In our quest to review all of the light therapy options on the market, we had to get our hands on the Pegasi 2, so here it is!
The Pegasi 2 Glasses
The Pegasi 2 “Dream Glasses” are a smart device designed to help users align their circadian rhythm with a green-turquoise light.
The aim of light therapy products is to align your circadian rhythm and alleviate the symptoms of insomnia, depression, and seasonal affective disorder.
The first version has since been discontinued and the Chinese company behind the Pegasi device only links out to the new version we’re reviewing here.
But let’s get into what you get in the package:
Inside you’ll find:
- The Pegasi 2 glasses
- Fold up case
- Micro-USB charging cable
Yeah, micro-USB… not crazy about it!
The glasses themselves are quite built nicely and look pretty slick though I will say.
They weigh in at around 50g, so they’re only slightly heavier than the AYO glasses we reviewed, and the weight is fairly evenly distributed so they’re quite comfortable.
Since they don’t put out that much energy compared to other light therapy glasses, they last quite a long time at 10+ sessions before they need to be charged again.
- Weight: 50g
- Warranty: 1 year
- LED Color: Green-turquoise
- Session time: 30 mins.
- Battery life: 15-20 sessions
- Charge time: 70 mins.
- Guarantee: 30 days
The Pegasi comes with a carrying case that leaves a little to be desired, but it does get the job done.
They kind of just barely fit in there, and once folded up the case itself feels a little bit flimsy, but there’s enough room for a USB cable so it works.
The Pegasi App
These glasses are “Bluetooth “smart” so they do emit Bluetooth radiation, however, they only do so when a mode is changed.
We measured these using a GQ EMF 390 and found that during use they don’t emit any radiation, which is awesome!
The “smart” functionality just means you need an app to change the brightness and duration settings on the device.
This app is only available on iOS however, so if you’re an Android user, you’re stuck with the one setting they defaulted to… which is the standard 30-minute session.
The app also comes with a jet lag tool which is kind of cool and useful but it’s also very simple and once you understand how it works it’s not so hard to just formulate a plan on your own.
How Effective Is the Pegasi?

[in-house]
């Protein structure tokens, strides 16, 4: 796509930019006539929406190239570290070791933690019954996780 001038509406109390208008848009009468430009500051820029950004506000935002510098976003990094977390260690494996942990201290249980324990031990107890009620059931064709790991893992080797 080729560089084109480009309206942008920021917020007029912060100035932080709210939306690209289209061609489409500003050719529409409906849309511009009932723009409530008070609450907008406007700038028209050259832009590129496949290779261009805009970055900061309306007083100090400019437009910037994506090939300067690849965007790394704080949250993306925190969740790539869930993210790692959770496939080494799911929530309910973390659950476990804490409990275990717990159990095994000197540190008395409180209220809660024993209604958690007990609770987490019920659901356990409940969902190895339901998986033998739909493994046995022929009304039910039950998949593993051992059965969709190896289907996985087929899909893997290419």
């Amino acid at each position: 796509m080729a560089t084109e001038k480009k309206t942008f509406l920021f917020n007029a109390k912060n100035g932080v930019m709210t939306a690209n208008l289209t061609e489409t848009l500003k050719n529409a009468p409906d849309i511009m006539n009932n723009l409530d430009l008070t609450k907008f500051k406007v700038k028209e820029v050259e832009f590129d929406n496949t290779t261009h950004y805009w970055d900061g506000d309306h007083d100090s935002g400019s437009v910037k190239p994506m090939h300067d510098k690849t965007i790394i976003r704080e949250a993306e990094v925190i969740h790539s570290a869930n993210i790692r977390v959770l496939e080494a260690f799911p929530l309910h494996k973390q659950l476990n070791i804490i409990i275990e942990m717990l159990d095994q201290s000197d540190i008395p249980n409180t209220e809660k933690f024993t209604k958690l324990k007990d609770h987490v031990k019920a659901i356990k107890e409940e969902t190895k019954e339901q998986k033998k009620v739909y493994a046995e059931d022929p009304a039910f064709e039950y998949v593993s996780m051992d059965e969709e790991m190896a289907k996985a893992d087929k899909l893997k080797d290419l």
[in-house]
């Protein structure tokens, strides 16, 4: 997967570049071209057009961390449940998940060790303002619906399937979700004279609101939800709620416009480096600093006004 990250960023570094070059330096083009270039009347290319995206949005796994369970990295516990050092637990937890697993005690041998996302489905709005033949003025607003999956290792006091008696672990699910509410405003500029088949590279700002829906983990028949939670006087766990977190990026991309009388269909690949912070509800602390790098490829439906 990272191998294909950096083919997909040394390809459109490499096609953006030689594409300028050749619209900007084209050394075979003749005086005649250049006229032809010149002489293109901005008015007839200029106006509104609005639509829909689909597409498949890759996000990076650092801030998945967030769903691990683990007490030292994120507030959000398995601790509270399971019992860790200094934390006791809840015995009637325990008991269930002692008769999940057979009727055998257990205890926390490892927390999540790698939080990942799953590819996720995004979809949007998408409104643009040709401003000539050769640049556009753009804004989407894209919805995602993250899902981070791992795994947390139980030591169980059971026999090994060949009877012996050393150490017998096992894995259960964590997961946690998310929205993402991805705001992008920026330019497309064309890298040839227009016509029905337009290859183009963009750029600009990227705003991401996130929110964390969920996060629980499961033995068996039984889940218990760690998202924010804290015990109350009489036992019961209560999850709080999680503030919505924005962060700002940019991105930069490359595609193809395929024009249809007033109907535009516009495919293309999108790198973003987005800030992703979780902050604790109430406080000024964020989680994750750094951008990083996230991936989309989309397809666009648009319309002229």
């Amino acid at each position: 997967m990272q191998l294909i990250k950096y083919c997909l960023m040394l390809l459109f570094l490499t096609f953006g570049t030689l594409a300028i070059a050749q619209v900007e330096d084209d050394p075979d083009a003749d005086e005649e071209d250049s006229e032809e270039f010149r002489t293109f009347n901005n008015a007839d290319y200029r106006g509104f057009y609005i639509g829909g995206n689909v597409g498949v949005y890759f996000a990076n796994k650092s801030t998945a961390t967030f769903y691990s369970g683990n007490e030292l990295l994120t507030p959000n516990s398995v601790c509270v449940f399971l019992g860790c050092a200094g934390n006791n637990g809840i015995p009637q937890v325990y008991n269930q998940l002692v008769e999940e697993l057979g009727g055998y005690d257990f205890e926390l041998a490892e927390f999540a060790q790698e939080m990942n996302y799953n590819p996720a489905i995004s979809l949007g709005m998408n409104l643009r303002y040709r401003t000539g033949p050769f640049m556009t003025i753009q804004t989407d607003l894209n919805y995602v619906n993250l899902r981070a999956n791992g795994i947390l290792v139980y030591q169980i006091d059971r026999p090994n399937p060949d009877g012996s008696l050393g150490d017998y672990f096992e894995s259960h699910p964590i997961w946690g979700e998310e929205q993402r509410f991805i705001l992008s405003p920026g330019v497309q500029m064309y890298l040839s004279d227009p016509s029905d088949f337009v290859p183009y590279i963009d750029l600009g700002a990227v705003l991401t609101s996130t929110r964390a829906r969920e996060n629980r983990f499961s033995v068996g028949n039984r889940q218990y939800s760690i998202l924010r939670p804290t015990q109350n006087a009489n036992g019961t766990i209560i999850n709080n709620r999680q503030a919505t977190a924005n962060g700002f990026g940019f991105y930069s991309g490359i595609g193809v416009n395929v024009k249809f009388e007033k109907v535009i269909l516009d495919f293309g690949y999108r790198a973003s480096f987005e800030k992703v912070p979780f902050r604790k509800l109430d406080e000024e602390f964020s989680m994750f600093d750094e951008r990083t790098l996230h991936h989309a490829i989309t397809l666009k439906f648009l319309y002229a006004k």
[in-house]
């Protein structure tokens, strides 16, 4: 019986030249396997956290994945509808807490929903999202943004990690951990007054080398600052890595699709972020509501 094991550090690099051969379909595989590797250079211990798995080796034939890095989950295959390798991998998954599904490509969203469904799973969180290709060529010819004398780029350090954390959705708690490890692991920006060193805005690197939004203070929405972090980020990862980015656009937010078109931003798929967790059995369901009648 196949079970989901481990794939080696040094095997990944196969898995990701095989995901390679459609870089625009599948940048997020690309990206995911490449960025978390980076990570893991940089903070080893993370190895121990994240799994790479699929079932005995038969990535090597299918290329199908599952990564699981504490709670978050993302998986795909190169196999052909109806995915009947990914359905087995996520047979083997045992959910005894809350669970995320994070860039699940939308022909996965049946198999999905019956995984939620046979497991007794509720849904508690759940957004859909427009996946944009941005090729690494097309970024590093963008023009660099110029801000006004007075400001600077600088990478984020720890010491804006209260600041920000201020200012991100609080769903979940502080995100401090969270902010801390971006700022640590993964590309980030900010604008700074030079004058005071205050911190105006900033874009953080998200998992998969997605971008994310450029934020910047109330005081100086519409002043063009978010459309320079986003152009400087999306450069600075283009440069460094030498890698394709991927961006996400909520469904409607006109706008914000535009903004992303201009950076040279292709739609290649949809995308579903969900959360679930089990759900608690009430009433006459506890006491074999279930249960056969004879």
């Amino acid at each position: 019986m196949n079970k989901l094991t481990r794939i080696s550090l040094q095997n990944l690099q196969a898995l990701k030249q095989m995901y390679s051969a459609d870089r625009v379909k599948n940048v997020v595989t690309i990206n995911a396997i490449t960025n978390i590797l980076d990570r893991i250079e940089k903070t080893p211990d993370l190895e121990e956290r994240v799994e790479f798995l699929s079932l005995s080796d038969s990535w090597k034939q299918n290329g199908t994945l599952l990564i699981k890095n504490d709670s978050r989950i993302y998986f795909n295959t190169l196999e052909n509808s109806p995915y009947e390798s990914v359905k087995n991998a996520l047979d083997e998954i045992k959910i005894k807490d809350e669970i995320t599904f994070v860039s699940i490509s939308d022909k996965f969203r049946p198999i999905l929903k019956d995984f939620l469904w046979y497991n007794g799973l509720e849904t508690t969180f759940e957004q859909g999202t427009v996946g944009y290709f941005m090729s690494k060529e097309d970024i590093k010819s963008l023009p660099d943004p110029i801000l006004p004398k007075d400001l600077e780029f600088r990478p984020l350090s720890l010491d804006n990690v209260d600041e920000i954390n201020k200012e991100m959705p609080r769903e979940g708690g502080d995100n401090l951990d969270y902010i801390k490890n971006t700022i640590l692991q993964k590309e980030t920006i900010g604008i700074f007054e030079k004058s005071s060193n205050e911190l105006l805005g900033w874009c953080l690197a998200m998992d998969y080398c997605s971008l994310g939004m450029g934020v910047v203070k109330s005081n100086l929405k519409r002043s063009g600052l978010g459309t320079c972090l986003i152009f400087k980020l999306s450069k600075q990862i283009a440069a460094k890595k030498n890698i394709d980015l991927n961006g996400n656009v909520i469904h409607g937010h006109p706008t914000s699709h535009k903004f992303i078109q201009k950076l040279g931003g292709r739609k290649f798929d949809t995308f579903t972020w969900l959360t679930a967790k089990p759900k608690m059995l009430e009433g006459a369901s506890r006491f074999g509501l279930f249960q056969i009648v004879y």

I the beginning of this review I mentioned that the Pegasi 2 wasn’t worth buying. We’ll get into that now.
Like most of our glasses, we put these through some real scientific testing using our spectrometer-equipped mannequin head Henry!
Henry allows us to test the spectral qualities of these light therapy devices at the location of the eyes. We can then compare them to each other.
It’s unclear just how many LEDs the Pegasi utilizes but they do emit a very similar wavelength of light to the Re-Timer glasses.
This light is a green-turquoise color that peaks at around 505nm, which is just a bit greener than the Re-Timer’s 501nm peak.
We took readings of all three brightness levels and got the following measurements:
Pegasi 2 Measurements
- Brightness: 124-208 lux
- Total Power: 35-59 µW/cm2
- Circadian Light: 226-383 CLA
- Circadian Stimulus (30 min): 0.264-0.365
- Melanopic EDI: 209-351
This varies depending on which brightness setting is used.
The Pegasi 2 on their low setting fail to hit the recommended CS score of 0.3 so I wouldn’t recommend using them like that.
However on the high 20-minute setting, they do perform alright, and they should work to shift your circadian rhythm when used in the morning or evening. Although they’re still not nearly as effective as the Luminette or AYO, so I still see no reason to get them.
How They Compare
As we mentioned, the Pegasi 2 will give you over 15 sessions on a single charge, that’s over twice as much as the other popular brands, but how?
Because they’re weak yo.
If we compare these to the Re-Timer, which uses a similar wavelength of light, we can see that even on its brightest setting the Pergasi glasses just get smoked.
So yeah, just not a fan. For the price, you’re much better off with other options.
My Final Thoughts on the Pegasi 2
It’s cool looking and comfortable, but that’s about it.
One thing I found myself disliking about the Pegasi 2 was the thick black nose piece. I found that even after 30 minutes of wear I could still see it in my peripheral vision while I didn’t have this issue with the AYO for example, as its nose piece is much smaller and clear.
I’m also not personally a big fan of Bluetooth near the head especially since it could’ve been programmed into the side button and really only serves to make using the device more cumbersome.
Pegasi 2 Therapy Glasses
Now check out our guide on 19 Ways to Align Your Circadian Rhythm for more tips on how to get better sleep!